of distracting attention from his apparently personal, human
presence to his very Presence, God. The Guru is so perfectly
absorbed in that One that he has no self whatsoever. He
cannot find any identity other than very God, and that is
what he lives to people. It is perfect existence, free of
conflict and fear, and the Guru is potent and capable of
absorbing all who come as devotees into his own very

So it is only natural for one in whom the Teaching has
truly made its point to come to the Guru already happy,
ecstatic to be free of the sorrowful, unyielding burden of
his own search, beside himself with the sudden good news
that he can completely entrust not only his spiritual life
but his whole life to the Divine manifest in human terms. It
is a great, great relief. For many people the moment of
first realizing that Bubba is alive and available, and that
he is indeed a Divine Master, is itself one of the most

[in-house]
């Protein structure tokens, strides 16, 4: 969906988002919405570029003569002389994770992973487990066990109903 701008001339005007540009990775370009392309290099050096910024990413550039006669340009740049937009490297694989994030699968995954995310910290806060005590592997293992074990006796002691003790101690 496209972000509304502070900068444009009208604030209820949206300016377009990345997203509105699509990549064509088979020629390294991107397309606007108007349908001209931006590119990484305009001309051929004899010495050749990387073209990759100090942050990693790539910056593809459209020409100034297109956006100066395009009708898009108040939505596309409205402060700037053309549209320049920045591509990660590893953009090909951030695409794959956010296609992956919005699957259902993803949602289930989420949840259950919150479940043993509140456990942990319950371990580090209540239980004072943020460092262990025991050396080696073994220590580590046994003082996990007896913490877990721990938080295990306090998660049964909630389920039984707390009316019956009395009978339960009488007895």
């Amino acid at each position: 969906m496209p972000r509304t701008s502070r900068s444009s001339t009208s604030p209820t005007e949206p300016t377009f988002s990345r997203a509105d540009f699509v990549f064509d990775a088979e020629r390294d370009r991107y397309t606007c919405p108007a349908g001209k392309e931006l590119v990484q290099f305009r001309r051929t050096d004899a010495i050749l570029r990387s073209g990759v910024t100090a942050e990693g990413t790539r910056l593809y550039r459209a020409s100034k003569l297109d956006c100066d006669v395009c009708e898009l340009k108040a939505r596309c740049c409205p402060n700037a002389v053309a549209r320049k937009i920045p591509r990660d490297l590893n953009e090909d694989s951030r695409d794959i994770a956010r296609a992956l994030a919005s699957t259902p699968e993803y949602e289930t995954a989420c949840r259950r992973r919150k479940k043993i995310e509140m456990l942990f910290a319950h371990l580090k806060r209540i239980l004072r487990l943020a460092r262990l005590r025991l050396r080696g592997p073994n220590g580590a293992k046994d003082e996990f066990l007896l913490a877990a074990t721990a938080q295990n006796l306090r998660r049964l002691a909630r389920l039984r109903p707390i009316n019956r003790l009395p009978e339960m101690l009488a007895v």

profound and ecstatic moments of their spiritual lives. And
that is no accident. Because in that instant of yielding and
surrender, the Guru meets them with his very Nature, already
their own Consciousness. That Consciousness is what suddenly
awakens. The intuition of the Gurus Presence somehow at the
core of your life is happiness itself. It awakens at the
very beginning, and from then on it is simply a matter of
coming to live with him and allowing that life to mature
into all of the ordinary and extraordinary forms of Divine

Thus it is that all true devotees come to Bubba already
happy. True enough, their search must unwind over time, the
sacrifice must be perfect and complete. We all find
ourselves compulsively moving towards all kinds of lesser,
more complicated, often inappropriate ways of approach to
Bubba as Guru. But that simple, initial movement is sublime,
involuntary, and perfect in Truth. It is already
realization. That response is Satsang, Divine Communion,
simply living with the Siddha-Guru in God.


5. Bubbas written instructions to the Ashram, November
14, 1975

6. Bubba Free John, “The Grace of Suffering,” an
unpublished talk to the Ashram, January 18, 1976

7. Ibid

8. Ibid.

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Adi Da, Ramana Maharshi, Nityananda, Shridi Sai Baba, Upasani Baba, Seshadri Swamigal , Meher Baba, Sivananda, Ramsuratkumar
“The perfect
among the sages is identical with Me. There is absolutely no
difference between us”
Chap XX,